Steve  Dosh's picture

Peru committee learns about wind turbine impact on wildlife

Tom , 12.03.21 11:22 am-ish hst • 
†hanks for the interesting and informative article about windpower in Peru , speed limit 35 MPH :) http://en.wikipedia.org/wiki/Wind_power_in_Maine h t h, Steve

Alan Michka's picture

Dollars for developers trumps wildlife concerns

Having Stantec advise you on wildlife impacts from wind turbines might not give you an objective perspective. They're a member of a small club of beneficiaries to the relaxed siting standards and subsidy windfall for wind turbines in their work for wind developers

Mr. Pelletier seems to have glossed over and downplayed bird and bat impacts in the midst of a current campaign by many environmental and conservation groups to get the U.S. Dept. of Fish and Wildlife to tighten up its policing of wind projects - which have been getting a free pass to kill protected birds with impunity. Ninety environmental groups have signed a petition to this end. See http://www.abcbirds.org/abcprograms/policy/collisions/pdf/petition_endor...

In April 2011, the Maine Dept. of Inland Fisheries and Wildlife stated of the Highland Wind project: "...we believe that the substantial collective risk to wildlife resources indicates that the proposed site locality is not appropriate for intensive wind power development." They also said: "...we conclude that this project, as currently proposed, will likely have undue adverse impacts to multiple high value wildlife resources." Oddly, Stantec worked on this same project for the wind developer and came to the conclusion that there would be no negative wildlife impacts. Think they might have a bias? Think wildlife are really being protected by Stantec?

Rob Pforzheimer's picture

Stantec have been the

Stantec have been the so-called expert consultants for most wind projects in the northeast and always find that there will be no adverse impacts to wildlife.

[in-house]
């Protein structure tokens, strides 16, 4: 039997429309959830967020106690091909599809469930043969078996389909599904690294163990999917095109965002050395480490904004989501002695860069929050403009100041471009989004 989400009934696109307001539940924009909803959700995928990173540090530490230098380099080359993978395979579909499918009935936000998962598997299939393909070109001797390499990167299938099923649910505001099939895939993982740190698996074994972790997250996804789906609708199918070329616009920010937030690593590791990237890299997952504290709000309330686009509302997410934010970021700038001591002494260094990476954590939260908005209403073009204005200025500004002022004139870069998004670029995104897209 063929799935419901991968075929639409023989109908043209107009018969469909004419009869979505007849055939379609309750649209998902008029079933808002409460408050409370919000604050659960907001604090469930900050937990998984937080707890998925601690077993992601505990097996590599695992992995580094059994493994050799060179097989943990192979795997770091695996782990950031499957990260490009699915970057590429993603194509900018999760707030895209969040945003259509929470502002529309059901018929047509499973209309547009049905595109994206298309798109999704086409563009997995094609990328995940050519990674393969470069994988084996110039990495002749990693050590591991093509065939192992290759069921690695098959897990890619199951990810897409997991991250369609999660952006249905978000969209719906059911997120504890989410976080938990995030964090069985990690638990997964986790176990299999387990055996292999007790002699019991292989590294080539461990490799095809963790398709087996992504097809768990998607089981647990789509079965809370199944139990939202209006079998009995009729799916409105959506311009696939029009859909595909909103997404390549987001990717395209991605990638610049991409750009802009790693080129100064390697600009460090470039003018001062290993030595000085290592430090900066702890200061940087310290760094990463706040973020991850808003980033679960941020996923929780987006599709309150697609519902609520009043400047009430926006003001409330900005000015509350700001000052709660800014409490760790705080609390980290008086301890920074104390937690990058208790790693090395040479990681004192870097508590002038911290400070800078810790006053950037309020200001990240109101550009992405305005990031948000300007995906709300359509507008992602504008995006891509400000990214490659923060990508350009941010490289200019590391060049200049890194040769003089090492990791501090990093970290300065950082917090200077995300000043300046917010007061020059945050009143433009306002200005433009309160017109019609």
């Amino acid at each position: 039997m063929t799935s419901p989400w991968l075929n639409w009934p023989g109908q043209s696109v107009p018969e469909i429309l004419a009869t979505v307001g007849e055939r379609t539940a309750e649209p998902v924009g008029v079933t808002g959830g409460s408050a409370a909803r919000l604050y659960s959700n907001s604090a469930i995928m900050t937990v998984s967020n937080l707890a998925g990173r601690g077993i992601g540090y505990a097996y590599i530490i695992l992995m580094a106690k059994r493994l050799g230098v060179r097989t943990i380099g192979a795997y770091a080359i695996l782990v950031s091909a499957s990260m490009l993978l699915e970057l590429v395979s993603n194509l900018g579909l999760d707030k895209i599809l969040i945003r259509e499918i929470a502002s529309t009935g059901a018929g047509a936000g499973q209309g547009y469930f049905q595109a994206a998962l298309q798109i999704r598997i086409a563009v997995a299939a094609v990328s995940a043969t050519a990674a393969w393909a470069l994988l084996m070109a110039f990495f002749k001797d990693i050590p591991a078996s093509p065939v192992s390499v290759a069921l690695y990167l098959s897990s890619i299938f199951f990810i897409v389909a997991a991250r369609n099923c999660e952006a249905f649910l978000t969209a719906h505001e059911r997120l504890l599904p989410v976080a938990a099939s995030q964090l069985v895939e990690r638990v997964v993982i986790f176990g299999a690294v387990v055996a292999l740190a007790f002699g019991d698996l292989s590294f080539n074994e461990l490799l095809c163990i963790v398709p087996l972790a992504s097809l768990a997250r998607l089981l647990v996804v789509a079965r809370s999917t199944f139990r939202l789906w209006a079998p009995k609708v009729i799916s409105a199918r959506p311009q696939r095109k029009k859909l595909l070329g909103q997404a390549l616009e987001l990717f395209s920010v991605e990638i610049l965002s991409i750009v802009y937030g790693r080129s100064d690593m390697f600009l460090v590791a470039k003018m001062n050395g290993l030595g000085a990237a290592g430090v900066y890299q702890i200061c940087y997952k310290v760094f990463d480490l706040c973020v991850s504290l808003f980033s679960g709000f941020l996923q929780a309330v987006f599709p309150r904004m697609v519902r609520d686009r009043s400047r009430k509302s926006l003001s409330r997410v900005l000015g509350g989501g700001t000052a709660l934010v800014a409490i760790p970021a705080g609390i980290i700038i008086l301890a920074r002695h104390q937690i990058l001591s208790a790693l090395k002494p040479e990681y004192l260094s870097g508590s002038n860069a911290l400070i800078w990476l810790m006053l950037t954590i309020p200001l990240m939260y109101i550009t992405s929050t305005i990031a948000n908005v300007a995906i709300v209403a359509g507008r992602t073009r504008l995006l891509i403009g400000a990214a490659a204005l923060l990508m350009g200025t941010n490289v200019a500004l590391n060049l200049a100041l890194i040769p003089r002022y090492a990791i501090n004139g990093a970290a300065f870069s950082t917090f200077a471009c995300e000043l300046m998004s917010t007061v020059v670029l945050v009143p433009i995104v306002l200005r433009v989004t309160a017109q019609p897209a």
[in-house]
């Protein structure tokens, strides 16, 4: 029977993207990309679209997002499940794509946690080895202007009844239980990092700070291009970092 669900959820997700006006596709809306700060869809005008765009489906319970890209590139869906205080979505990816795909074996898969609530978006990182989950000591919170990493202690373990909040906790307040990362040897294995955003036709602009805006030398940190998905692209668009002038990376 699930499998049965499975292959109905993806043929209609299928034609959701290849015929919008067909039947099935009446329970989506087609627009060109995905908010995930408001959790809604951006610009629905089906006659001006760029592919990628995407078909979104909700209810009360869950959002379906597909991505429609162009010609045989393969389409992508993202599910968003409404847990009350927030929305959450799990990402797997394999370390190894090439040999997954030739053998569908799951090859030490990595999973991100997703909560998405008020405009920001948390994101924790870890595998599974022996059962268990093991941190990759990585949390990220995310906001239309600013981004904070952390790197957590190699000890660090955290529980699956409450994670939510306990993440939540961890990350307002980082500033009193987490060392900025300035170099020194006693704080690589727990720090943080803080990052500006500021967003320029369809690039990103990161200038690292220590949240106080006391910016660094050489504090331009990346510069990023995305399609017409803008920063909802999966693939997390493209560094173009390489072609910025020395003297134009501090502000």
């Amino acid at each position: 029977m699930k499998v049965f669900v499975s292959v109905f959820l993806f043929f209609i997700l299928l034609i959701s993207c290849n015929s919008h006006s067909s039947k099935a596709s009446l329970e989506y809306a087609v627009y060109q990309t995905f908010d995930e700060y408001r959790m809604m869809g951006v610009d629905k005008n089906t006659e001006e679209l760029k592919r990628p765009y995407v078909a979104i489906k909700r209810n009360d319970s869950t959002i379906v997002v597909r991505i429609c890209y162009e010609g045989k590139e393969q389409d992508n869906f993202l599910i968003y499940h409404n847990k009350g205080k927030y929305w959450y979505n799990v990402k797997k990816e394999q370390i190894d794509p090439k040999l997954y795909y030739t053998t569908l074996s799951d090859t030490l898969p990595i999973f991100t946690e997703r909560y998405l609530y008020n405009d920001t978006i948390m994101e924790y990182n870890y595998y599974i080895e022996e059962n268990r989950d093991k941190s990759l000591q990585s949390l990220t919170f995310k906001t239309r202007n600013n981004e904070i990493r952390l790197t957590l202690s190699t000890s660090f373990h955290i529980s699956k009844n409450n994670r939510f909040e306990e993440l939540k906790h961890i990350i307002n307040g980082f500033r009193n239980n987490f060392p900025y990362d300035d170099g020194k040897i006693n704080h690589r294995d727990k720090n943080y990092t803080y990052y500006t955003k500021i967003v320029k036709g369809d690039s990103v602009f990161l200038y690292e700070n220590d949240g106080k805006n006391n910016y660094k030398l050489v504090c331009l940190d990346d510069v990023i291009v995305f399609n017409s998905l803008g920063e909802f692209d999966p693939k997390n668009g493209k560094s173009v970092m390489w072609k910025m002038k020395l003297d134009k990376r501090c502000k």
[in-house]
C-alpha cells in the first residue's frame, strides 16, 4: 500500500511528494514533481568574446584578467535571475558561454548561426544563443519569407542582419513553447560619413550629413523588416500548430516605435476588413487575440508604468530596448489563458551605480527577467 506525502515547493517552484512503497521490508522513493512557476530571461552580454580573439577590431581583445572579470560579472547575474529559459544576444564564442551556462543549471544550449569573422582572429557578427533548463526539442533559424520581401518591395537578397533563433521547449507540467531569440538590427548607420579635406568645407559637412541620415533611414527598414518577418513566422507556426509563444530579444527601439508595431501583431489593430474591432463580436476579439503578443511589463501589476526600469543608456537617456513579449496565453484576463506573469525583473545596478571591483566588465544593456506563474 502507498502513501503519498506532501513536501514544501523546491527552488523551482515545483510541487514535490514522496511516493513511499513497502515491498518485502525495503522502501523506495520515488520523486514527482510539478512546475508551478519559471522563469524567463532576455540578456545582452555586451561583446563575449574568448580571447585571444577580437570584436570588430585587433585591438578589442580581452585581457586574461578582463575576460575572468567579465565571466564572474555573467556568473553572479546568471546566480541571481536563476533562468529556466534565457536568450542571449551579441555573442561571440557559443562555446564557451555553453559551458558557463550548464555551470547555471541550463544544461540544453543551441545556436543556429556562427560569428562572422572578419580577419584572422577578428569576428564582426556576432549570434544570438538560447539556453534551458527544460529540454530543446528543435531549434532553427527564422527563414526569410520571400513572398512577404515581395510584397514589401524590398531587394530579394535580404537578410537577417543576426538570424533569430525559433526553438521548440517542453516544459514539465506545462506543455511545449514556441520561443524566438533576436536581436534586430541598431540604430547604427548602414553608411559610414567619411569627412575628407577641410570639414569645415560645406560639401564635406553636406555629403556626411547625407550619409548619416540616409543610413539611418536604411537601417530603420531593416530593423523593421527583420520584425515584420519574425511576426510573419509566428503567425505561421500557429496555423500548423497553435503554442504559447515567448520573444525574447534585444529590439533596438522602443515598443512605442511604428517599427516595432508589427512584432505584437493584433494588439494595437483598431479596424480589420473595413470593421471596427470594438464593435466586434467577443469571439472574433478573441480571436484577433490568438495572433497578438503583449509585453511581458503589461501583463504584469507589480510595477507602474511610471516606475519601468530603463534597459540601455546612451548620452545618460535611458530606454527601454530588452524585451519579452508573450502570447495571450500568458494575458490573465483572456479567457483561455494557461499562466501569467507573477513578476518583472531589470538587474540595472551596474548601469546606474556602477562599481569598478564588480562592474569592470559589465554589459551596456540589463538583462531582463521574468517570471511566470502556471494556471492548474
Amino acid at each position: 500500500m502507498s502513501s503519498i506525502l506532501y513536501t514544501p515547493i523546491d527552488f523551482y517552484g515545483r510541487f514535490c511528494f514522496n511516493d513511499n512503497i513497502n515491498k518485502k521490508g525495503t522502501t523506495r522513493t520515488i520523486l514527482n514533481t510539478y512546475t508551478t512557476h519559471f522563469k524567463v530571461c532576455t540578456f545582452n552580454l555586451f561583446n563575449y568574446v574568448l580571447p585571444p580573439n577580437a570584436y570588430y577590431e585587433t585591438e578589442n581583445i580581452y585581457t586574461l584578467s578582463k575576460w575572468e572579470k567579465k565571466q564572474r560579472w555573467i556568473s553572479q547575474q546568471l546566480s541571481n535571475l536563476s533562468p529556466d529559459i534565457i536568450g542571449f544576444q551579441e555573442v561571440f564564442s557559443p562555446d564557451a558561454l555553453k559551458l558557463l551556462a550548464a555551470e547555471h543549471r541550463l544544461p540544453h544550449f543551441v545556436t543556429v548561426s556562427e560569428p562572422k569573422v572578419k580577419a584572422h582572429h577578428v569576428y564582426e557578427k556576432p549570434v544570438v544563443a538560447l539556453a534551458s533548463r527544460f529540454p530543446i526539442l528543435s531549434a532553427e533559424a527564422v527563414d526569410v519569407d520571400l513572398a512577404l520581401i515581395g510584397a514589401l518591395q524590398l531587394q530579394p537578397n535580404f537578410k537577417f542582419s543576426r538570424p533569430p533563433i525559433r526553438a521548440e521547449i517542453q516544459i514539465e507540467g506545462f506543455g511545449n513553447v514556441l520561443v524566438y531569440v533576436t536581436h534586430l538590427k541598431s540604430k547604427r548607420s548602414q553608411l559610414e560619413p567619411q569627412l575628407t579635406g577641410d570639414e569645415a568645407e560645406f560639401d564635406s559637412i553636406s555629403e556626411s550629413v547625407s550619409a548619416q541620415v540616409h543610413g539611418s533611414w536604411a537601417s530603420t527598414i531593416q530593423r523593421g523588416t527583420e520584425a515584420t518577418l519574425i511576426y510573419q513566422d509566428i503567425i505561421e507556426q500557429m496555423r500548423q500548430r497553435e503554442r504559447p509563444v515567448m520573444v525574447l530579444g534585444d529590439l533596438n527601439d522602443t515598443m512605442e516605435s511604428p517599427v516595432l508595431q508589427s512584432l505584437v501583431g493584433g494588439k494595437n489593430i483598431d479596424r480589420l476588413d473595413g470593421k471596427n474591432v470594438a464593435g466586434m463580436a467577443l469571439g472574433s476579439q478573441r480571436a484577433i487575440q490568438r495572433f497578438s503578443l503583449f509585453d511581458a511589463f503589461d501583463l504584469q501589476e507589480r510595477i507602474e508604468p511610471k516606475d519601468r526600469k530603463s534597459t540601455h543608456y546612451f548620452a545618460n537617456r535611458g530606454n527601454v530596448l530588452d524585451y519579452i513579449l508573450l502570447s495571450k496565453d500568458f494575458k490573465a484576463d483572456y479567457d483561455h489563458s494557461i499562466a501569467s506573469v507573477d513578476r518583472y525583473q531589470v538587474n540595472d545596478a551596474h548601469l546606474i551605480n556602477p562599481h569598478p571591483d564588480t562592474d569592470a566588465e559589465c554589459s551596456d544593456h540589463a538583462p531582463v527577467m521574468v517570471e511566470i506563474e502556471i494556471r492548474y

Adam Gravel, of Stantec, testified in the VT PSB hearing for the Lowell mtn wind project, that he wasn't concerned about the cumulative impact to birds and bats from the proliferation of wind projects.
The Stantec consultants are paid to say what their clients, the wind industry, want them to say. They have no credibility.
Bird and bat fatalities are kept from the public and vastly under reported by wind industry consultants like Stantec.

Birds, bats and wildlife have a better chance of adapting to climate change than adapting to the adverse impacts of industrial scale wind projects.

Use Less

Penny Gray's picture

Bear in mind that Steve

Bear in mind that Steve Pelletier works for the wind industry and he's going to tell you that those industrial turbines are harmless to birds, bats and so forth. Only four bald eagles have been killed by wind turbines in the United States??? The American Bird Conservancy would gladly challenge Pelletier's figures. The numbers for bird and bat kills by industrial wind turbines world wide are sky rocketing as projects get built out, but these figures are also swept under the rug. When was the last time your cat dragged an eagle through the door? Raptors use the updrafts along ridgelines to soar on as they hunt. Migratory birds and bats use the ridgelines to navigate by, day and night, through fog and snow. Filling their airspace with churning blades will have a definite and negative impact. The cumulative impact of all these proposed projects in the western mountains area will take a big toll on our wildlife, not to mention our scenic viewsheds. The Sierra Club and certain chapters of the Audubon Society are filing lawsuits against wind developers. All current projects are in violation of federal endangered species and migratory bird act laws. Do your homework. Once these monstrous turbines go up, they aren't coming down again any time soon.

Alice Barnett's picture

Stantec

is usually hired by GRID scale WIND developers to study wildlife.
Stantec, Tetra-tech et.al. can convince any one of anything with their elaborate photos and graphs.

Canandian Geese are flying over right now. Where is their migratory path? Some sight them on Colonel Holman, some on Webb river. It seems the mountains of Canton, Colonel Holman and Saddleback Ridge are smack in the middle.

No geese in peru? No eagles?? We need to help these companies in their studies. Record wildlife as you know it before turbines.